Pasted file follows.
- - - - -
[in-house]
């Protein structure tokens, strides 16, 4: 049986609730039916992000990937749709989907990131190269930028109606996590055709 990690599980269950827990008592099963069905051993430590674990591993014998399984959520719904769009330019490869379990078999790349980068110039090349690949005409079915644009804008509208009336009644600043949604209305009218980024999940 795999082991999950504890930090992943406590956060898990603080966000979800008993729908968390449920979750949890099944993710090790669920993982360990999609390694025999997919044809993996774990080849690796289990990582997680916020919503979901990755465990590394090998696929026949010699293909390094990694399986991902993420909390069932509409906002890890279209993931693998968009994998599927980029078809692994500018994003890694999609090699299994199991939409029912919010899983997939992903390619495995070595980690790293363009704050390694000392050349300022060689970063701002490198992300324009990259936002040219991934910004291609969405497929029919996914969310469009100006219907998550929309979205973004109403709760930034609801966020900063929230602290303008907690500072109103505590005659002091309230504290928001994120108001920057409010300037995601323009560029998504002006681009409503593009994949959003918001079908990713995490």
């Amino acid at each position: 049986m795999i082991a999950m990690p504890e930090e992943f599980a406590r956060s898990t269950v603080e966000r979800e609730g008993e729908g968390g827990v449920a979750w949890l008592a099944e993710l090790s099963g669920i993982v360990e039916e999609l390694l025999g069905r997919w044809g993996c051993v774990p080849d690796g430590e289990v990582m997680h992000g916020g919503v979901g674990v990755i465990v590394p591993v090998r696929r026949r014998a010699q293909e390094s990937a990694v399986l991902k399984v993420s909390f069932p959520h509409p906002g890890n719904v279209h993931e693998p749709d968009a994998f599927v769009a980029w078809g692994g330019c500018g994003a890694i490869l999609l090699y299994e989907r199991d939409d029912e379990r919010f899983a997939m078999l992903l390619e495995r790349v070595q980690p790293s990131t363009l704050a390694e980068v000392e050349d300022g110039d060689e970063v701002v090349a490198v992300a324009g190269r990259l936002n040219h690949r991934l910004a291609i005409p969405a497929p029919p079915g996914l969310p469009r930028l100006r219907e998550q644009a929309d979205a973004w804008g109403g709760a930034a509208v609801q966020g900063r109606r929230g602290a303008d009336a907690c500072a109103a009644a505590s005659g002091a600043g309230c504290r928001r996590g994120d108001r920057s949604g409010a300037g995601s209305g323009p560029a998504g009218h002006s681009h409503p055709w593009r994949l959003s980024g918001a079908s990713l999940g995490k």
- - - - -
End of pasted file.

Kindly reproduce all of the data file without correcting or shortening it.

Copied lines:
[in-house]
């Protein structure tokens, strides 16, 4: 049986609730039916992000990937749709989907990131190269930028109606996590055709 990690599980269950827990008592099963069905051993430590674990591993014998399984959520719904769009330019490869379990078999790349980068110039090349690949005409079915644009804008509208009336009644600043949604209305009218980024999940 795999082991999950504890930090992943406590956060898990603080966000979800008993729908968390449920979750949890099944993710090790669920993982360990999609390694025999997919044809993996774990080849690796289990990582997680916020919503979901990755465990590394090998696929026949010699293909390094990694399986991902993420909390069932509409906002890890279209993931693998968009994998599927980029078809692994500018994003890694999609090699299994199991939409029912919010899983997939992903390619495995070595980690790293363009704050390694000392050349300022060689970063701002490198992300324009990259936002040219991934910004291609969405497929029919996914969310469009100006219907998550929309979205973004109403709760930034609801966020900063929230602290303008907690500072109103505590005659002091309230504290928001994120108001920057409010300037995601323009560029998504002006681009409503593009994949959003918001079908990713995490």
């Amino acid at each position: 049986m795999i082991a999950m990690p504890e930090e992943f599980a406590r956060s898990t269950v603080e966000r979800e609730g008993e729908g968390g827990v449920a979750w949890l008592a099944e993710l090790s099963g669920i993982v360990e039916e999609l390694l025999g069905r997919w044809g993996c051993v774990p080849d690796g430590e289990v990582m997680h992000g916020g919503v979901g674990v990755i465990v590394p591993v090998r696929r026949r014998a010699q293909e390094s990937a990694v399986l991902k399984v993420s909390f069932p959520h509409p906002g890890n719904v279209h993931e693998p749709d968009a994998f599927v769009a980029w078809g692994g330019c500018g994003a890694i490869l999609l090699y299994e989907r199991d939409d029912e379990r919010f899983a997939m078999l992903l390619e495995r790349v070595q980690p790293s990131t363009l704050a390694e980068v000392e050349d300022g110039d060689e970063v701002v090349a490198v992300a324009g190269r990259l936002n040219h690949r991934l910004a291609i005409p969405a497929p029919p079915g996914l969310p469009r930028l100006r219907e998550q644009a929309d979205a973004w804008g109403g709760a930034a509208v609801q966020g900063r109606r929230g602290a303008d009336a907690c500072a109103a009644a505590s005659g002091a600043g309230c504290r928001r996590g994120d108001r920057s949604g409010a300037g995601s209305g323009p560029a998504g009218h002006s681009h409503p055709w593009r994949l959003s980024g918001a079908s990713l999940g995490k």